Sunday, July 31, 2011

Churchill Falls

Had a bit of trouble leaving Goose Bay. The bike started surging oddly, and my first thought was to check the chain to see if I'd broken yet another one, but it was fine. The second time I stopped to check the bike, I noticed that one of the engine mounts had rattled loose, so I doubled back to town to get a replacement bolt. After some shoddy mechanical work in the parking lot of an Ace Hardware store (which, it should be noted, had neither metric fasteners nor a 9/16" wrench) I was back on the road. I needed to see Muskrat Falls, and by the time I was done there, I decided to just camp nearby at a nice spot overlooking a lake.

Yesterday I stopped again at Gull Island, which was accessible only via a long dirt road, where I dropped the bike in a series of deep ruts, then more gravel road to Churchill Falls.

Churchill Falls is a weird place-- suburbia recreated in the wilderness. I'm sitting in the town's only restaurant, which shares a building with the town's hotel, supermarket, library, post office and school. They tell me there is also a curling rink and a theater in here.

Every building in the town, with the exception of the pub, convenience store, and gas station, are owned by Nalcor, the company that runs the electrical generating station here, powered by what used to be the town's namesake waterfall. The river has been diverted into a huge series of tubes that run 91 stories down into a granite mountain, where the water turns 11 turbines that work like the alternator in a car to generate electricity for Quebec, Nova Scotia, and the Eastern United States.

I spent yesterday evening at the pub,which was filled with workers from the road crews. They're a rough bunch, coming from other parts of the province to spend four months on, two months off blasting rock and resurfacing the highway, and they live in a camp outside of town.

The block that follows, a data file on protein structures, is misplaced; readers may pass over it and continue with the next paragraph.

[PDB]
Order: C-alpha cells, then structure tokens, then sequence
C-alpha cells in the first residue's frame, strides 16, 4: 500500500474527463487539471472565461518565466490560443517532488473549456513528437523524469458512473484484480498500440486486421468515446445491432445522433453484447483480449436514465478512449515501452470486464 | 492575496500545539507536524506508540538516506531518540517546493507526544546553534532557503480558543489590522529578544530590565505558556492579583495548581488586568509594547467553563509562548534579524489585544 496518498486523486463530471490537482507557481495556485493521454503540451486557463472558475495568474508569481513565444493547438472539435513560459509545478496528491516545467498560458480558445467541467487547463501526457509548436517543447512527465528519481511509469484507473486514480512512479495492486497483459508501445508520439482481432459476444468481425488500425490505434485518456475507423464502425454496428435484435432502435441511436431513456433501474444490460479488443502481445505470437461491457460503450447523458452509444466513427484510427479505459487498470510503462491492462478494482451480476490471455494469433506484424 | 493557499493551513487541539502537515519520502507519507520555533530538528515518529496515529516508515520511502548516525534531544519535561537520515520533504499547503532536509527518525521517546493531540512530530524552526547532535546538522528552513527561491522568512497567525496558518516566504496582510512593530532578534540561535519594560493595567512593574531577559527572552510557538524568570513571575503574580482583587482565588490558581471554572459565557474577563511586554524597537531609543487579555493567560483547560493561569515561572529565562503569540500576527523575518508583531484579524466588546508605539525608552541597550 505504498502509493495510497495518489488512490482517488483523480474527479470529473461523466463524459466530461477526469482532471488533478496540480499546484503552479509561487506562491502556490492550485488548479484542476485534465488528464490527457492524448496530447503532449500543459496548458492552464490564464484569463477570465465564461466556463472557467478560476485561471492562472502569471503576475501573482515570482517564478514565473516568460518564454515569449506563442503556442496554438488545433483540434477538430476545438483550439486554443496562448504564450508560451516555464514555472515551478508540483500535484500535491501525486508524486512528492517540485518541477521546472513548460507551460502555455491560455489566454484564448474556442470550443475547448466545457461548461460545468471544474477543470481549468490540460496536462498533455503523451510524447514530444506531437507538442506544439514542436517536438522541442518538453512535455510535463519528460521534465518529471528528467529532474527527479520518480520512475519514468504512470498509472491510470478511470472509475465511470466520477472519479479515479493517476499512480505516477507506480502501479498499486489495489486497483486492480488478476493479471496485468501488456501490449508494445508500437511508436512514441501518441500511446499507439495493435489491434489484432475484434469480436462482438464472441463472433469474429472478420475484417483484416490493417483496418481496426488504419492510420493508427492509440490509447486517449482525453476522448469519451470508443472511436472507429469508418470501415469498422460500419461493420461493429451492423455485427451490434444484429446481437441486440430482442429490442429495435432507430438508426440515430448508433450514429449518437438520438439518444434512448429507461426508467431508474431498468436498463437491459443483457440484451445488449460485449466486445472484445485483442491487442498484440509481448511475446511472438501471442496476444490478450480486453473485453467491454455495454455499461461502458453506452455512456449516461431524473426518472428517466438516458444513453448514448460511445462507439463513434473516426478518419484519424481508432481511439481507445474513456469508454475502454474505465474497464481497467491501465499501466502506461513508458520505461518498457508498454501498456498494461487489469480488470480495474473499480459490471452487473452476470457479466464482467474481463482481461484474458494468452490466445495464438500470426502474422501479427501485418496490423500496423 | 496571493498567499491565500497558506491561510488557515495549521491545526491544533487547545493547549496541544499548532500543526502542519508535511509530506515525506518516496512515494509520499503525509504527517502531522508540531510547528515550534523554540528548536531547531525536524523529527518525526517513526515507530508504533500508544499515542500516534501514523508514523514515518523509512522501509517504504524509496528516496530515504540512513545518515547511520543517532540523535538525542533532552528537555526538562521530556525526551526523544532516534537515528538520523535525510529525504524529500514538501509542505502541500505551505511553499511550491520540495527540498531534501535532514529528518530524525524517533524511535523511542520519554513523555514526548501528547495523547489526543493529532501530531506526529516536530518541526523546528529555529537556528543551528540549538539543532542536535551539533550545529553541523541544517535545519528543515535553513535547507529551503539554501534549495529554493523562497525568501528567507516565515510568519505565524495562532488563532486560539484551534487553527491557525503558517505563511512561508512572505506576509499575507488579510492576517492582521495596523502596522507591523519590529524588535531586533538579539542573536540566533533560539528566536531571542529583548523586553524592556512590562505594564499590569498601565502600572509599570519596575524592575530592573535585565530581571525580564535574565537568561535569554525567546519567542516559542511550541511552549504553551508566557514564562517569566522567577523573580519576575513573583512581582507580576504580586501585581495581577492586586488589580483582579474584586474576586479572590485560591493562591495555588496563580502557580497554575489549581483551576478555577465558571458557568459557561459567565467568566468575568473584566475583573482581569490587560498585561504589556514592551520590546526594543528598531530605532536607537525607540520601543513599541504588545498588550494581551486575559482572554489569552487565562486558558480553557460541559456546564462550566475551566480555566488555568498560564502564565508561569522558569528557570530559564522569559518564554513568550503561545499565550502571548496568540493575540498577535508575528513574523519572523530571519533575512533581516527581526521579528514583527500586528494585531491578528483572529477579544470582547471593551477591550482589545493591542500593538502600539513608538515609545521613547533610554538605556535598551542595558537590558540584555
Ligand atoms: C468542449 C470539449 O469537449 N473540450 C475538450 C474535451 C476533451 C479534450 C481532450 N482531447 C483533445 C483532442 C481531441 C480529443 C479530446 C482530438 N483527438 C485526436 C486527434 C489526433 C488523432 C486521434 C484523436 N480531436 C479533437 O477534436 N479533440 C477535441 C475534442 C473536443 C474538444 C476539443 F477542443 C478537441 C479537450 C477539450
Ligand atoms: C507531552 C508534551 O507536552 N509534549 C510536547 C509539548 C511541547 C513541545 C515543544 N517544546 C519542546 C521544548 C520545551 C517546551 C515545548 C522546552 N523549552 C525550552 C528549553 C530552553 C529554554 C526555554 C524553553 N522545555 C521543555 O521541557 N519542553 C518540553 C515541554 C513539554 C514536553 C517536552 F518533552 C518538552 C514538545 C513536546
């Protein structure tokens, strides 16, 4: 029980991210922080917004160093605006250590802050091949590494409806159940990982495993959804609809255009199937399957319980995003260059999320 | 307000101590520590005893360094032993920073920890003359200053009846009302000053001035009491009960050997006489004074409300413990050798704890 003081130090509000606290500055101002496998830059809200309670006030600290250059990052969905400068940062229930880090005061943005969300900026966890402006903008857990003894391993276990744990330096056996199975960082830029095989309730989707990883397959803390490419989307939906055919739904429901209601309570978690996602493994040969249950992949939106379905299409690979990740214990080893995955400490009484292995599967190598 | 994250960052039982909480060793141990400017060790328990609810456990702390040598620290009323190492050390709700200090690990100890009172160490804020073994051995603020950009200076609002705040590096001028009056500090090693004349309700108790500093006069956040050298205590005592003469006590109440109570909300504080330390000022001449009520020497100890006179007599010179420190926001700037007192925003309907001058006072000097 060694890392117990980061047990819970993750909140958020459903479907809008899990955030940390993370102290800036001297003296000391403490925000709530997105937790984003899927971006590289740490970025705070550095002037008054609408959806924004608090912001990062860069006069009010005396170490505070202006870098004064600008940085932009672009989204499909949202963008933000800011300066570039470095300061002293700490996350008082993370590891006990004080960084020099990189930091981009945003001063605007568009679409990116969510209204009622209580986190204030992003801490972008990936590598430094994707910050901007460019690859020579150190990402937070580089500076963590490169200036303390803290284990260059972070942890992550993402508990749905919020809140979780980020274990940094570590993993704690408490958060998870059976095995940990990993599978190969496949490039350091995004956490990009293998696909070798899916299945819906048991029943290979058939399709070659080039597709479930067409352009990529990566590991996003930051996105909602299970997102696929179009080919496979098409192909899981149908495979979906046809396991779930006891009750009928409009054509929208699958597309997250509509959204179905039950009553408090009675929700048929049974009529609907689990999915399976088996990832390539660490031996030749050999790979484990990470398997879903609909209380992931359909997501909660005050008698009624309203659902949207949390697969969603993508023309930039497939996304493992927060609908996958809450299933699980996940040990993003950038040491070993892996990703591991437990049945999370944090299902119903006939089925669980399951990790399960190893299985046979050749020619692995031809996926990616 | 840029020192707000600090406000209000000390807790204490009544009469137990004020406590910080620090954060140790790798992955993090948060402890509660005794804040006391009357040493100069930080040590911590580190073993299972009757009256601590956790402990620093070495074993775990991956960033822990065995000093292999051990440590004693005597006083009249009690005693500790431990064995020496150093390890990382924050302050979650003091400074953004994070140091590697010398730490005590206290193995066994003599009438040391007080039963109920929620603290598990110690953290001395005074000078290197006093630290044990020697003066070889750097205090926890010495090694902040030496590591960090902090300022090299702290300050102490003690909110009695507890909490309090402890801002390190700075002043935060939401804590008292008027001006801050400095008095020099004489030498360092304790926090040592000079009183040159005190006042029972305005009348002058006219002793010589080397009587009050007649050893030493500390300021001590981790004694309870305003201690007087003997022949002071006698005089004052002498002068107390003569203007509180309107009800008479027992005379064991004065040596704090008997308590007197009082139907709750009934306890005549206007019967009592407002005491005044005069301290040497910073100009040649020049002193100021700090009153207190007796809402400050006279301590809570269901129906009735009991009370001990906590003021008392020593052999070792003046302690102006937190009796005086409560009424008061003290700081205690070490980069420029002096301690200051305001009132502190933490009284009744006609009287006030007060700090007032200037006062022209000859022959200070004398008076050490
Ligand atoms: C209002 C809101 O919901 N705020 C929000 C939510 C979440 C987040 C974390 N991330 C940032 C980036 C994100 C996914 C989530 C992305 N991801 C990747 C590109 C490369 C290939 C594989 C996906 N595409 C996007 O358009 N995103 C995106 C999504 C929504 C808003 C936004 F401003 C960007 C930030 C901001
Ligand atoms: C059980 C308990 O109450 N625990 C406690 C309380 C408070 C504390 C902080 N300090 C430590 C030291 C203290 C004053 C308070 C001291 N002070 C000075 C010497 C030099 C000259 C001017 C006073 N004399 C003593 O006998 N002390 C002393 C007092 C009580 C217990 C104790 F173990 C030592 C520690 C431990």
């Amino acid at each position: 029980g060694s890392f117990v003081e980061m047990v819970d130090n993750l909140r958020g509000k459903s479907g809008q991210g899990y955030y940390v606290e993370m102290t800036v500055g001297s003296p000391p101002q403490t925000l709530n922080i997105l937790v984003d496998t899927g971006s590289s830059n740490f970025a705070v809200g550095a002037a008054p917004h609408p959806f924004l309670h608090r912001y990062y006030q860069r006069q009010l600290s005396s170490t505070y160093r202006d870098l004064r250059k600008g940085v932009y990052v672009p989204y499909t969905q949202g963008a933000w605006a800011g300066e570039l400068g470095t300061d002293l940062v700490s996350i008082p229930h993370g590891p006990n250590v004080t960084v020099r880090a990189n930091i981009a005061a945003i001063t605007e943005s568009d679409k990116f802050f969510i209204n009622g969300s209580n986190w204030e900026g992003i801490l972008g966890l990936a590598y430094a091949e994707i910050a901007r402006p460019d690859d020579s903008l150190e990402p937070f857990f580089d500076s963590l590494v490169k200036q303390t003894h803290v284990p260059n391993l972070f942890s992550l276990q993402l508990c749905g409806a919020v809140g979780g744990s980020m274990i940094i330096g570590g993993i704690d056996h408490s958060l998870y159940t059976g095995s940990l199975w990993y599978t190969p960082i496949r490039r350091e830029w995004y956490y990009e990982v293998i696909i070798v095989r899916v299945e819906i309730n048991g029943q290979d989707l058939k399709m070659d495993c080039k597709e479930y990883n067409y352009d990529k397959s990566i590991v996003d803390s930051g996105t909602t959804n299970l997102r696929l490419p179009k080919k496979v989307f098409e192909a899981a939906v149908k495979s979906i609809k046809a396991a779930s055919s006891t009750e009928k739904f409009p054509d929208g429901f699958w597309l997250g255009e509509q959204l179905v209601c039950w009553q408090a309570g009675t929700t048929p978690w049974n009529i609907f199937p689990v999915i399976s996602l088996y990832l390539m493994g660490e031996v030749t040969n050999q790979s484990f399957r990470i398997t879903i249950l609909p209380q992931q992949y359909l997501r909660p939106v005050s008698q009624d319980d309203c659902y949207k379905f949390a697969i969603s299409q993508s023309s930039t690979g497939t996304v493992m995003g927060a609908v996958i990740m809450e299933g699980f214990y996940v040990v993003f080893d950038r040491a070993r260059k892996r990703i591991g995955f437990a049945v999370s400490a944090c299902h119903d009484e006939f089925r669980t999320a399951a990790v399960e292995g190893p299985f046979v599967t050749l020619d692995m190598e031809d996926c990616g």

Craig, a quiet fellow with a glass eye, who sat in the corner nursing a Jack and Coke, told me starting pay on the road was $85,000. With nothing to spend their money on, they come into town to get plastered. Christa, one of the bartenders, was fending off the advances of a particularly persistent young road worker, which I gathered was a nightly occurrence. Craig shared my view that Churchill Falls gave off a weird vibe, but Jessica, the other bartender, grew up here and loves it. Her graduating high school class had 17 people in it, in a school of 130 students total. She said she'll be sad to leave in a few years, when her father retires. Once you stop working for Nalcor, you have to go.

I spent the night down at the beach, which was nice, but I didn't zip the tent all the way closed, and there were so many mosquitoes inside when I woke up that it was like a horror movie.

The Innu guys I was talking to in Sheshatsiu were talking about a shortcut you could take to James Bay in Northern Quebec from here. I was intrigued, until I found out what they meant. Just west of Churchill, there's a dirt road leading to a train station in Esker, which is how they brought the huge transformers to the power station before the highway went through to Lab City. The shortcut is taking the Esker Road, then riding the active railway tracks north. It's still a little tempting, but I'm going to stick to the road.

Okay, looks like the weather is clearing up nicely. Time to hit the road for Lab City and parts unknown.

Ever forward.

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